If you’ve been diagnosed with a fistula, you may have some questions about what it is, why you have it, and what can be done. Keep reading below for answers to some of the most common questions we receive about fistulas.
1. What is a fistula?
The definition of a fistula is an abnormal passageway that connects two organs or vessels that do not usually connect. The most common type of fistula is around the anus.
2. What causes a fistula?
Within the anus, there are glands that create fluid. Sometimes these can become blocked and infected, creating what is called an abscess. This is the most common cause of a fistula, although fistulas can sometimes be caused by other conditions as well, such as Crohn’s disease, sexually transmitted diseases, or cancer.
3. What are symptoms of a Fistula?
Fistulas can be very embarrassing, as well as uncomfortable. Pain is a frequent symptom, as well as frequent abscesses, foul-smelling discharge, and painful bowel movements. Skin irritation can also develop due to infections and excess fluid being discharged.
4. How serious is a fistula?
Fistulas can cause a lot of discomfort, and if left untreated, may cause serious complications. Some fistulas can cause a bacteria infection, which may result in sepsis, a dangerous condition that can lead to low blood pressure, organ damage or even death. Luckily there are many treatments available for fistulas so that more serious complications don’t occur.
5. How is a fistula diagnosed?
If you are noticing any symptoms of a fistula – abdominal pain, discharge, a change in your bowel habits, severe diarrhea – talk to your doctor right away. Diagnosing an external fistula is relatively simple since the doctor is able to see it. He or she may send any discharge that occurs to a lab for analysis, and may also perform blood tests to help confirm the diagnosis.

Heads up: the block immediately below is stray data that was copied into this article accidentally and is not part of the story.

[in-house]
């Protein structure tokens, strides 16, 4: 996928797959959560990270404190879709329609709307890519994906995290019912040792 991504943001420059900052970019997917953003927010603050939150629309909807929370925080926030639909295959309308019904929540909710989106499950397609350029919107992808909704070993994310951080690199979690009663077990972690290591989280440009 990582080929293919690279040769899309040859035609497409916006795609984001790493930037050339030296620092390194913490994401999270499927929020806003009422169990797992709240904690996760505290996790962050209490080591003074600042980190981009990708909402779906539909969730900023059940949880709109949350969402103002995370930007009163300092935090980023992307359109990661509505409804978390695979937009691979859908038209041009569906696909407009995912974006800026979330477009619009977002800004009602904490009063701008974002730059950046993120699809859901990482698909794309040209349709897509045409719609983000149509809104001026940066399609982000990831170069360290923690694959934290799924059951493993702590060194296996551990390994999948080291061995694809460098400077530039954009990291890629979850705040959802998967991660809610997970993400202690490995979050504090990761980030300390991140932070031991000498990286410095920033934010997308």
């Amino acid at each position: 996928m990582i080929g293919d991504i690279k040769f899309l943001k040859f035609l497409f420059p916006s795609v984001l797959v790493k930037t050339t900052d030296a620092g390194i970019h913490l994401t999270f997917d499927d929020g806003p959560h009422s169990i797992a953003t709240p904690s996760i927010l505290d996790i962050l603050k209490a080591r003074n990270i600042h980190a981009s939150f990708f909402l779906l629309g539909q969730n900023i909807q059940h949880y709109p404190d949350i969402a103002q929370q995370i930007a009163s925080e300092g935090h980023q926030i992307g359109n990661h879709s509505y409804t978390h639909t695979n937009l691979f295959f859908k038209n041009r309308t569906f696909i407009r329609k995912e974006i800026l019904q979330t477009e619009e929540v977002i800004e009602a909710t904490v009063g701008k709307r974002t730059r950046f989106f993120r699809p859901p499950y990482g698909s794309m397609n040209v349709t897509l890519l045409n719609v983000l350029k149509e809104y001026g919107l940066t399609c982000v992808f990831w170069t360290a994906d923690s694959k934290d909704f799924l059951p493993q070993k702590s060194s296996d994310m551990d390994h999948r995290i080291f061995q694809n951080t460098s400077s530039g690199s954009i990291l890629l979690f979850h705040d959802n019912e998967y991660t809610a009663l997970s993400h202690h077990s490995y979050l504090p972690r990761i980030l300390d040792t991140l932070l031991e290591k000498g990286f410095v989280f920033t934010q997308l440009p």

If the fistula is internal, diagnosis may be harder. Your doctor may perform an endoscope to see inside, or perform ultrasounds, CTs, or X-rays to find the fistula.
6. Is a fistula a sign of cancer?
An anal fistula is a very rare sign of cancer. However, if left untreated for a long time, a fistula may lead to cancer. A fistula may also develop as a result of radiation therapy.
7. Can a fistula heal on its own?
In some cases, fistulas may close up, but then reopen. Typically, fistulas do not heal on their own without treatment.
8. How is a fistula treated?
There are different options when treating a fistula, depending on the severity. For small fistulas, your doctor may perform an in office procedure. A fistulotomy may be done to open and drain the fistula. Your doctor may also be able to use stitches to seal the fistula, allowing it to heal.
Larger fistulas will require surgery to close them properly. Post surgery, you may be prescribed pain killers, antibiotics to prevent infections, and stool softeners to make bowel movements easier while healing.
The healing process may take just a few days or weeks if the fistula was small, but larger fistulas can take a longer time to heal, and may even require additional surgeries. Be sure to keep the area clean, especially after bowel movements. Moist pads may help this process. Taking warm baths can also be soothing and can help the treated area clean.
If you’re experiencing symptoms of a fistula, don’t wait to talk to your doctor. Seek treatment and learn the options available to you – treatment may be easier than you think, and in most every case, is better than letting it go untreated.